Occasional Paper No. 34: Effects of the advice requirement and intermediation in the UK mortgage market

As part of the mortgages market study, the FCA wanted to understand how receiving advice, and choosing to buy direct or through an intermediary affect consumer outcomes.

Occasional Paper No. 34 (PDF)

Summary

UK consumers searching and applying for a mortgage face a complicated choice. They have many products to choose from, involving multiple eligibility criteria, features and price elements. The stakes are high too: mortgages are most households’ largest financial liability. Finding a well-priced product with the right features can therefore make a big difference to household finances. To help navigate this complex landscape, consumers have access to (regulated) mortgage advice and the services of intermediaries who can compare products from different lenders. 

The 2014 FCA Mortgage Market Review (MMR) introduced a new advice requirement: regulated mortgage advice should be provided with every 'interactive' mortgage sale, whether conducted by a lender directly or an intermediary. Following this policy change, the proportion of advised mortgage sales to new customers increased from around 75% before to over 98% in the post-MMR market. Consumers also increasingly turned to intermediaries instead of approaching a lender directly (with the share of intermediated sales to new customers rising from 50% to 67%). 

This paper uses the introduction of the MMR to investigate the effect of the current advice requirement and the effect of intermediation (compared to a direct sale by the lender) in the post-MMR market: We measure outcomes in terms of product features and borrowing cost (the ‘price’ aspect of the mortgage).

We find the following average impact of the advice requirement on consumers that did not receive advice before the MMR:

  • substantially increased likelihood of using an intermediary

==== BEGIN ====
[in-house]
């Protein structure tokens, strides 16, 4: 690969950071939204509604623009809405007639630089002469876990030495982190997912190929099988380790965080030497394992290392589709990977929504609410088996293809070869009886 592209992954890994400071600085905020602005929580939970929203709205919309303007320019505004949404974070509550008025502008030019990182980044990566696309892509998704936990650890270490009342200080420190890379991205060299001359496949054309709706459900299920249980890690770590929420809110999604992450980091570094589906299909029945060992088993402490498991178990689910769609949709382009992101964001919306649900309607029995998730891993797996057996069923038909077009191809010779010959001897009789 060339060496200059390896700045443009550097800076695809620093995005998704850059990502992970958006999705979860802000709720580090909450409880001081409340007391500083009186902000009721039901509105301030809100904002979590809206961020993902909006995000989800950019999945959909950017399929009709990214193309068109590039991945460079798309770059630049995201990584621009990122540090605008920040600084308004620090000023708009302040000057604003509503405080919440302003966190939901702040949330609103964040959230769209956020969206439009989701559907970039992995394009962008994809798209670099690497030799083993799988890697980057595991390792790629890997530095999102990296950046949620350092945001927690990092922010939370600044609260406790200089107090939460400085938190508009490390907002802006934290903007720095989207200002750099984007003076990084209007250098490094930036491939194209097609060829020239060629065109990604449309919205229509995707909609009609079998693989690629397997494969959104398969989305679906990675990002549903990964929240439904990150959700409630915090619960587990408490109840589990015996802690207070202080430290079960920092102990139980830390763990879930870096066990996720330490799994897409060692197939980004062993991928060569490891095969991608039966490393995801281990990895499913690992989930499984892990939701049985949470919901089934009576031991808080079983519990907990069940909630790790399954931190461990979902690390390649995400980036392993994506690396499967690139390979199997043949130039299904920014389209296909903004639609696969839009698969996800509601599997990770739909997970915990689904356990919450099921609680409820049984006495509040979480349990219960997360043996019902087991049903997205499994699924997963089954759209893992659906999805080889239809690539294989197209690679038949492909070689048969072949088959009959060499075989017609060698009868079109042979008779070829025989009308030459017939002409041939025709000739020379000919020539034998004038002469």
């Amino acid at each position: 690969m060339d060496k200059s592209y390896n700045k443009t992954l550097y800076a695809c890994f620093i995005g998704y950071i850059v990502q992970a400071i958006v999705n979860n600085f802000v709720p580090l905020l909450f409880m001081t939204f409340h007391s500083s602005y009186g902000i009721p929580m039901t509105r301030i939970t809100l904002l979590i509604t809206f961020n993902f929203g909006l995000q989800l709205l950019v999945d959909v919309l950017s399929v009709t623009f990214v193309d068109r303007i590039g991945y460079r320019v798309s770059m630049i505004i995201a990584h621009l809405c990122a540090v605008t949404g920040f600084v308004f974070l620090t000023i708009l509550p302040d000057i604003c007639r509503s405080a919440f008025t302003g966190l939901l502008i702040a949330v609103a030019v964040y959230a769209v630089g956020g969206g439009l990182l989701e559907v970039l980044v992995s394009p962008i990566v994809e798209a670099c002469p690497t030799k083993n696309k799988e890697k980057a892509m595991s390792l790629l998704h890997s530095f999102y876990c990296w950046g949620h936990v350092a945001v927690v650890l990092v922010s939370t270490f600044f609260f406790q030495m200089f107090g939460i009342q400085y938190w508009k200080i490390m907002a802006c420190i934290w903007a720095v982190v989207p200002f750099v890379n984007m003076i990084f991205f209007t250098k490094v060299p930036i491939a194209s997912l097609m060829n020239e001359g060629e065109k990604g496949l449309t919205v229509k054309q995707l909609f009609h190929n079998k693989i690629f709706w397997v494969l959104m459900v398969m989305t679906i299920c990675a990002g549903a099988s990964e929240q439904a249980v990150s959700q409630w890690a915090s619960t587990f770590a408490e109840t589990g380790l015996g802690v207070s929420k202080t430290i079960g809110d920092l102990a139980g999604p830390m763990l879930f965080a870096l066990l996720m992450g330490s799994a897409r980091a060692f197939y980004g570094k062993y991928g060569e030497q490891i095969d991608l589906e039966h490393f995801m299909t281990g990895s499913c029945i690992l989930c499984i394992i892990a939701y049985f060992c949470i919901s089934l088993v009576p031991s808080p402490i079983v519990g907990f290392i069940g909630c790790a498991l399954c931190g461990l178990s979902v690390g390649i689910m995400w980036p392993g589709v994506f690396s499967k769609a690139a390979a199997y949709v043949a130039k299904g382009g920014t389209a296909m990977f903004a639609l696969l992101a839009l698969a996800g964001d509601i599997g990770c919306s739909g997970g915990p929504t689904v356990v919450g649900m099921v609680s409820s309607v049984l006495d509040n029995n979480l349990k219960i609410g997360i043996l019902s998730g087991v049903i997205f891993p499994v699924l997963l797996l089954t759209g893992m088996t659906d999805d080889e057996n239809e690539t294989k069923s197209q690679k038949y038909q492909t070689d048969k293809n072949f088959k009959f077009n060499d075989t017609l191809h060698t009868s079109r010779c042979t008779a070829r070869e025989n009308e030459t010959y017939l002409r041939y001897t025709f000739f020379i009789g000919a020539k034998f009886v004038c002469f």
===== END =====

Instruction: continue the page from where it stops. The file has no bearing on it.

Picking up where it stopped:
• increased popularity of short-term (2-year) fixed rate products
  • small and ambiguous effects on borrowing costs

We also estimate the following effects of intermediation on consumers receiving advice after the MMR:

  • increased popularity of short-term (2-year) fixed rate products
  • increase in mortgage term to maturity (20 months longer)
  • lower near-term borrowing costs (£48 reduction in monthly payment during deal period, 1-19 basis points reduction on a 5-year APR basis)

Authors

Zanna Iscenko and Jeroen Nieboer.

Zanna Iscenko works at the FCA and is a PhD candidate at University College London.

Jeroen Nieboer works at the FCA and is a visiting fellow at the London School of Economics and Political Science.

Disclaimer

Occasional Papers contribute to the work of the FCA by providing rigorous research results and stimulating debate. While they may not necessarily represent the position of the FCA, they are one source of evidence that the FCA may use while discharging its functions and to inform its views. The FCA endeavours to ensure that research outputs are correct, through checks including independent referee reports, but the nature of such research and choice of research methods is a matter for the authors using their expert judgement. To the extent that Occasional Papers contain any errors or omissions, they should be attributed to the individual authors, rather than to the FCA.

Page updates

28/01/2021: Information changed Link removed from summary.